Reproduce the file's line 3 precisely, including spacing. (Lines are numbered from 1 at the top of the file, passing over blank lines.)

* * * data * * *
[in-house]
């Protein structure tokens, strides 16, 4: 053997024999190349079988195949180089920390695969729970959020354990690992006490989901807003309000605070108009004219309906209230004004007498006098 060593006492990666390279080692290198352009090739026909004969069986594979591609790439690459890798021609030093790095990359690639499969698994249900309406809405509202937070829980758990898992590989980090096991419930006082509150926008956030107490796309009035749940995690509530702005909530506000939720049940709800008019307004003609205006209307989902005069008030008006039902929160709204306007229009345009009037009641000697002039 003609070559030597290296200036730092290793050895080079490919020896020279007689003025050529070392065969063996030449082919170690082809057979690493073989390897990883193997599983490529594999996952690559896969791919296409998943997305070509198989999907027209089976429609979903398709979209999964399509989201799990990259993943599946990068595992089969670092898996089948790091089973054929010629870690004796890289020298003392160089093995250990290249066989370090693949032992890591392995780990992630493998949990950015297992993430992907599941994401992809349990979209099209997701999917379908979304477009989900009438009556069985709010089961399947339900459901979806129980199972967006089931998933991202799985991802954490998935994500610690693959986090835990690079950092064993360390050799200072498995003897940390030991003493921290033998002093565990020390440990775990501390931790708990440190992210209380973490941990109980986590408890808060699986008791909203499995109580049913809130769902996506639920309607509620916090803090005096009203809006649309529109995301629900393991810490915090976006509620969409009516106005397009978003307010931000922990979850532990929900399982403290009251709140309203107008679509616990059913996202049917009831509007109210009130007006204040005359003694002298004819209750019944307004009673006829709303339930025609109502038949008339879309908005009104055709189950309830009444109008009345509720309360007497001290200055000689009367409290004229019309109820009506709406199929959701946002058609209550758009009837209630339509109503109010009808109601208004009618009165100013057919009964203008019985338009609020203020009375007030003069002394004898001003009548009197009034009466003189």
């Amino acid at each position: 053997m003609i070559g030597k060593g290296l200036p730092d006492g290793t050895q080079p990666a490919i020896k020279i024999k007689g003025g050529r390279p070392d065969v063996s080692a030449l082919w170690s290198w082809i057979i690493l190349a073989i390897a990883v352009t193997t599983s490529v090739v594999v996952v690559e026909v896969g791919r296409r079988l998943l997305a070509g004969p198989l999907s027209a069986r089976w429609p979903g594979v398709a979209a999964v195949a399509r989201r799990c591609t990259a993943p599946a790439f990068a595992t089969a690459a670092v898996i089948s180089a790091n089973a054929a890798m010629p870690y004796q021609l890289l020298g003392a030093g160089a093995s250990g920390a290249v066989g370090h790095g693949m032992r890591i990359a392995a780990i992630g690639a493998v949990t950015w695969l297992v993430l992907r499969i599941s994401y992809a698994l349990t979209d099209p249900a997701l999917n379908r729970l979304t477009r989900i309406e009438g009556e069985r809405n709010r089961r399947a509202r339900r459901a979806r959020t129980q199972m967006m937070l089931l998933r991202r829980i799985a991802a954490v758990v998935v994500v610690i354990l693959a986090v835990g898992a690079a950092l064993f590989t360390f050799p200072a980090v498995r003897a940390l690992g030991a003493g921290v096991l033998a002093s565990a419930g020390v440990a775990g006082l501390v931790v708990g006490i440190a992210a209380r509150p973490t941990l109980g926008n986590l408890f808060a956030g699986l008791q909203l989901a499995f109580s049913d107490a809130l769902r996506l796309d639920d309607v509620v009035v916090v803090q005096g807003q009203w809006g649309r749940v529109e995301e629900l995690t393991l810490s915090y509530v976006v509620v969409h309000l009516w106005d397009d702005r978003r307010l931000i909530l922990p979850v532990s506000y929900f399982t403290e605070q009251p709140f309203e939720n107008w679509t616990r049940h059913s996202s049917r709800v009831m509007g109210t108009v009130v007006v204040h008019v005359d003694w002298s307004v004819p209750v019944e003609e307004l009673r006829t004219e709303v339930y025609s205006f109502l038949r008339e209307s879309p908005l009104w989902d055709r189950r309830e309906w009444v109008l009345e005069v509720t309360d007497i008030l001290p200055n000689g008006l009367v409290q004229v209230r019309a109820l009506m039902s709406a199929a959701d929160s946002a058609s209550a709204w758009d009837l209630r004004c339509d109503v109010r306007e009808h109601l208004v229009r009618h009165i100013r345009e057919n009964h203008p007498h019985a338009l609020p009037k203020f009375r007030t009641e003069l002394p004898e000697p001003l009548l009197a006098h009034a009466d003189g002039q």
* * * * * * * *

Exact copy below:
């Amino acid at each position: 053997m003609i070559g030597k060593g290296l200036p730092d006492g290793t050895q080079p990666a490919i020896k020279i024999k007689g003025g050529r390279p070392d065969v063996s080692a030449l082919w170690s290198w082809i057979i690493l190349a073989i390897a990883v352009t193997t599983s490529v090739v594999v996952v690559e026909v896969g791919r296409r079988l998943l997305a070509g004969p198989l999907s027209a069986r089976w429609p979903g594979v398709a979209a999964v195949a399509r989201r799990c591609t990259a993943p599946a790439f990068a595992t089969a690459a670092v898996i089948s180089a790091n089973a054929a890798m010629p870690y004796q021609l890289l020298g003392a030093g160089a093995s250990g920390a290249v066989g370090h790095g693949m032992r890591i990359a392995a780990i992630g690639a493998v949990t950015w695969l297992v993430l992907r499969i599941s994401y992809a698994l349990t979209d099209p249900a997701l999917n379908r729970l979304t477009r989900i309406e009438g009556e069985r809405n709010r089961r399947a509202r339900r459901a979806r959020t129980q199972m967006m937070l089931l998933r991202r829980i799985a991802a954490v758990v998935v994500v610690i354990l693959a986090v835990g898992a690079a950092l064993f590989t360390f050799p200072a980090v498995r003897a940390l690992g030991a003493g921290v096991l033998a002093s565990a419930g020390v440990a775990g006082l501390v931790v708990g006490i440190a992210a209380r509150p973490t941990l109980g926008n986590l408890f808060a956030g699986l008791q909203l989901a499995f109580s049913d107490a809130l769902r996506l796309d639920d309607v509620v009035v916090v803090q005096g807003q009203w809006g649309r749940v529109e995301e629900l995690t393991l810490s915090y509530v976006v509620v969409h309000l009516w106005d397009d702005r978003r307010l931000i909530l922990p979850v532990s506000y929900f399982t403290e605070q009251p709140f309203e939720n107008w679509t616990r049940h059913s996202s049917r709800v009831m509007g109210t108009v009130v007006v204040h008019v005359d003694w002298s307004v004819p209750v019944e003609e307004l009673r006829t004219e709303v339930y025609s205006f109502l038949r008339e209307s879309p908005l009104w989902d055709r189950r309830e309906w009444v109008l009345e005069v509720t309360d007497i008030l001290p200055n000689g008006l009367v409290q004229v209230r019309a109820l009506m039902s709406a199929a959701d929160s946002a058609s209550a709204w758009d009837l209630r004004c339509d109503v109010r306007e009808h109601l208004v229009r009618h009165i100013r345009e057919n009964h203008p007498h019985a338009l609020p009037k203020f009375r007030t009641e003069l002394p004898e000697p001003l009548l009197a006098h009034a009466d003189g002039q």